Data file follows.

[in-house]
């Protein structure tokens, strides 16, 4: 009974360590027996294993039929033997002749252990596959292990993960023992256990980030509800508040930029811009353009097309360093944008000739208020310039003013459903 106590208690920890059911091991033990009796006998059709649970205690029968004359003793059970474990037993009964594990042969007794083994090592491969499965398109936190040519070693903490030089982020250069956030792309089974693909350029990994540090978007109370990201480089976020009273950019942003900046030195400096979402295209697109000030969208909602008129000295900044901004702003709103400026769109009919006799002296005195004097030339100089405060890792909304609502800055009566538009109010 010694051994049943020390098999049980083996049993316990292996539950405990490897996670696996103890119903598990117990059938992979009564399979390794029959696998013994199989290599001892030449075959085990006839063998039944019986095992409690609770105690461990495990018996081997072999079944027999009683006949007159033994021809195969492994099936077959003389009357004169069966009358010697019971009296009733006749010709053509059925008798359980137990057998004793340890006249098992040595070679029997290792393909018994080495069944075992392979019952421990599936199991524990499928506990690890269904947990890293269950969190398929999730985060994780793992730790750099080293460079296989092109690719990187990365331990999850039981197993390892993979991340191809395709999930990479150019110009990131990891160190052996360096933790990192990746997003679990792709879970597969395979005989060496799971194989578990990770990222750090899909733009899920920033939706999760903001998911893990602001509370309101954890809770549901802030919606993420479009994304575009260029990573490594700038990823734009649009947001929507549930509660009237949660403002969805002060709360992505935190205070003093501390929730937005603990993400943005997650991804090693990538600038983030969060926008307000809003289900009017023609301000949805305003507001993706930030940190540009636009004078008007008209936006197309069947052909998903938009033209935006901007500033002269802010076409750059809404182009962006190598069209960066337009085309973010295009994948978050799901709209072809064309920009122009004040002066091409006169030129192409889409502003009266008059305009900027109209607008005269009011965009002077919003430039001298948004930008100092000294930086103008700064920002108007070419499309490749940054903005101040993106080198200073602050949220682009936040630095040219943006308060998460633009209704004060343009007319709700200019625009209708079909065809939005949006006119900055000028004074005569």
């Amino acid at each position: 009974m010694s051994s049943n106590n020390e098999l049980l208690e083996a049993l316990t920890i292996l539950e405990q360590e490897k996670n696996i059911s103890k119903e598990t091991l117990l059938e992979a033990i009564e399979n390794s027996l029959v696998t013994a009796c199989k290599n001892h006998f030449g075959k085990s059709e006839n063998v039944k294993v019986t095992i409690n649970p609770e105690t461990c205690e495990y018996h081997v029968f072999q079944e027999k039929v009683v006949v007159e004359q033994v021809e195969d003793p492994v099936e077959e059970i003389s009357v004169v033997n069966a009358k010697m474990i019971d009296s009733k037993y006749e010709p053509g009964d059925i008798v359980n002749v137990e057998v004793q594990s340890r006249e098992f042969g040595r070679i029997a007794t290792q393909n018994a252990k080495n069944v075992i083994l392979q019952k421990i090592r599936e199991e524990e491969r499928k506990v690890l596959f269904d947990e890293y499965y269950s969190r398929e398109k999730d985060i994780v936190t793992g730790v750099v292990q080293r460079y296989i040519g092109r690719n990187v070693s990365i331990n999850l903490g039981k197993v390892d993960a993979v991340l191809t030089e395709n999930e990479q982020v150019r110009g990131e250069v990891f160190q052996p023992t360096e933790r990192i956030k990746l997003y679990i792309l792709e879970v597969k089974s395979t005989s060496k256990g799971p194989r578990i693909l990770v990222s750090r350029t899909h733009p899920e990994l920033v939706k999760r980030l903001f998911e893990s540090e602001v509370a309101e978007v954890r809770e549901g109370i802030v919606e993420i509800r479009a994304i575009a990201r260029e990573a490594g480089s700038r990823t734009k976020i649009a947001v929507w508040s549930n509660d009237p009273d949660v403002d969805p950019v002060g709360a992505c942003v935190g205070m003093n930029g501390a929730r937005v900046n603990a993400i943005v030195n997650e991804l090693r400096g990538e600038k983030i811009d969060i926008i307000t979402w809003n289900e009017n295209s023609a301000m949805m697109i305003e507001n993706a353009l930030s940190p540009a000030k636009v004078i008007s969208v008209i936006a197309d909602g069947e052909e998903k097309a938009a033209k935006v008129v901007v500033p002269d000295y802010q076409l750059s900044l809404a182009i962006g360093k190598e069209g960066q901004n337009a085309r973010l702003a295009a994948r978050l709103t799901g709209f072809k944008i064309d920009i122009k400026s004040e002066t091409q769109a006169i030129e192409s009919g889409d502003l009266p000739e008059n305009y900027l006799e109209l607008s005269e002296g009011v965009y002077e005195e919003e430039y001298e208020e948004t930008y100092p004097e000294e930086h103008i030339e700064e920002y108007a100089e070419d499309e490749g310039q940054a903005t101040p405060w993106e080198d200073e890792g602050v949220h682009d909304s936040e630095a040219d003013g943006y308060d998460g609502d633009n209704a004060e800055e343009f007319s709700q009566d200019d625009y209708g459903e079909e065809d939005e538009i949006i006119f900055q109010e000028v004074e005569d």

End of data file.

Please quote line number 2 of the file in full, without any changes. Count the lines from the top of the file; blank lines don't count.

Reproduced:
């Protein structure tokens, strides 16, 4: 009974360590027996294993039929033997002749252990596959292990993960023992256990980030509800508040930029811009353009097309360093944008000739208020310039003013459903 106590208690920890059911091991033990009796006998059709649970205690029968004359003793059970474990037993009964594990042969007794083994090592491969499965398109936190040519070693903490030089982020250069956030792309089974693909350029990994540090978007109370990201480089976020009273950019942003900046030195400096979402295209697109000030969208909602008129000295900044901004702003709103400026769109009919006799002296005195004097030339100089405060890792909304609502800055009566538009109010 010694051994049943020390098999049980083996049993316990292996539950405990490897996670696996103890119903598990117990059938992979009564399979390794029959696998013994199989290599001892030449075959085990006839063998039944019986095992409690609770105690461990495990018996081997072999079944027999009683006949007159033994021809195969492994099936077959003389009357004169069966009358010697019971009296009733006749010709053509059925008798359980137990057998004793340890006249098992040595070679029997290792393909018994080495069944075992392979019952421990599936199991524990499928506990690890269904947990890293269950969190398929999730985060994780793992730790750099080293460079296989092109690719990187990365331990999850039981197993390892993979991340191809395709999930990479150019110009990131990891160190052996360096933790990192990746997003679990792709879970597969395979005989060496799971194989578990990770990222750090899909733009899920920033939706999760903001998911893990602001509370309101954890809770549901802030919606993420479009994304575009260029990573490594700038990823734009649009947001929507549930509660009237949660403002969805002060709360992505935190205070003093501390929730937005603990993400943005997650991804090693990538600038983030969060926008307000809003289900009017023609301000949805305003507001993706930030940190540009636009004078008007008209936006197309069947052909998903938009033209935006901007500033002269802010076409750059809404182009962006190598069209960066337009085309973010295009994948978050799901709209072809064309920009122009004040002066091409006169030129192409889409502003009266008059305009900027109209607008005269009011965009002077919003430039001298948004930008100092000294930086103008700064920002108007070419499309490749940054903005101040993106080198200073602050949220682009936040630095040219943006308060998460633009209704004060343009007319709700200019625009209708079909065809939005949006006119900055000028004074005569």